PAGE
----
Simple, User-friendly Cell Phones
November 28, 2007
Cell phones have come a long way since the days of the classic big gray “brick” that only people with loads of money owned.
Nowadays just about everyone has a mobile phone, yet most of the phones available on the market are too complex for the average nontechnical person to figure out.
For those of you included in that technophobe category, or if you just desire a simple, bare-bones phone, there are two that will make your life easier: the Coupe from Verizon Wireless and the Jitterbug.
The first thing I noticed when I first opened up the Coupe is its extreme simplistic design. There’s no Bluetooth, no camera, no messaging, no Web browsing, just a plain old phone. I know that does-n’t sound too glamorous, but at least it looks good with its shiny black coating, and it’s perfect for emergencies, since there’s a dedicated 911 button, and programmable I, C and E buttons (In Case of Emergency).
Other features include a calculator, alarm clock, calendar, stopwatch, notepad, tip calculator and speakerphone (separate key). It can hold up to 500 names, with the ability to assign each with one of your 25 ringtones or alerts and a caller ID picture. You also can do voice dialing, and there are easy-to-see color codings for volume control (white), the battery charging port cover (red) and the headset port (blue).
The Coupe is compact at all of 3.8 inches small, and has a large font size for the screen. I took it to a few places around the island and the signal was always good with no dropped calls. The big buttons make dialing a breeze, especially if you have trouble seeing the keypad, or if you just have big fingers. In addition, you’ll receive about 3.6 hours of talk time or 9.5 days of standby time.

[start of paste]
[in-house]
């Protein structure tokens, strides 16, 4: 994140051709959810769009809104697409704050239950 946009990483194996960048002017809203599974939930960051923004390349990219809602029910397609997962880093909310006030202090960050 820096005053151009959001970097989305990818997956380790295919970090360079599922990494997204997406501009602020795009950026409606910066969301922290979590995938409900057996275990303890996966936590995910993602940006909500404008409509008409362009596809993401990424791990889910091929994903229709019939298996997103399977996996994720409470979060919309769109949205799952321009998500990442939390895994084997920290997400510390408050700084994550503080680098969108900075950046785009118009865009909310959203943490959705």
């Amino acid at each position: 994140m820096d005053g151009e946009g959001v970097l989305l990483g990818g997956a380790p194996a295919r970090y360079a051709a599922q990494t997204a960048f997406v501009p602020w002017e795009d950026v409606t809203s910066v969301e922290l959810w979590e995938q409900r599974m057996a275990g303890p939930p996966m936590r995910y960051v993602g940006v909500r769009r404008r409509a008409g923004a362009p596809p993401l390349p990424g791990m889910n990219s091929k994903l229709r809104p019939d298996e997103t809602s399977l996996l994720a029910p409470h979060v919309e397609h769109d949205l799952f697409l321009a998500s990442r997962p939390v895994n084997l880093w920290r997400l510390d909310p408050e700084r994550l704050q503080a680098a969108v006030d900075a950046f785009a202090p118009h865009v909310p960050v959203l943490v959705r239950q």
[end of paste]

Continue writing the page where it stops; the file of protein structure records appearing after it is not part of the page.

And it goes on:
The Coupe is $19.99 with a two-year Verizon Wireless agreement. If you’re 65 or older, you’ll qualify for one of the America’s Choice 65 Plus calling plans, that include unlimited IN calling to more than 60 million Verizon Wireless customers, domestic long distance and monthly minute night and weekend allowances. Call Verizon Wireless at 1-800-2-JOIN-IN or visit www.verizonwireless.com for more information.
The Jitterbug phones are made by GreatCall/Samsung, and are similar, yet slightly different since you have 24/7 operator service and no contracts. There are two types of Jitterbugs: the Dial and OneTouch. The Dial has simple “Yes” and “No” buttons along with a large, backlit keypad, and the OneTouch has three main buttons, “Operator,” “Tow” and “911.”
An interesting thing about the phone is that it has an actual dial tone. Psychologically, that eases the minds of those who are accustomed to hearing that. It makes it mimic a “real” phone. The features are even more basic than the Coupe. It includes voice dialing, speakerphone and a contact list capacity of 50 numbers. You can even have up to 15 numbers pre-programmed in when you order the phone. Of course, you can program your own, but if even doing that yourself is too complicated, you can just dial the operator, and they will edit your contacts list for you. The battery will last about three hours or 8.3 days of standby.
These Jitterbug phones are specifically marketed to our kupuna and are available for $147, along with a monthly fee starting at $10, and no long-term contracts. Visit www.jitter-bug.com to purchase or for more information.
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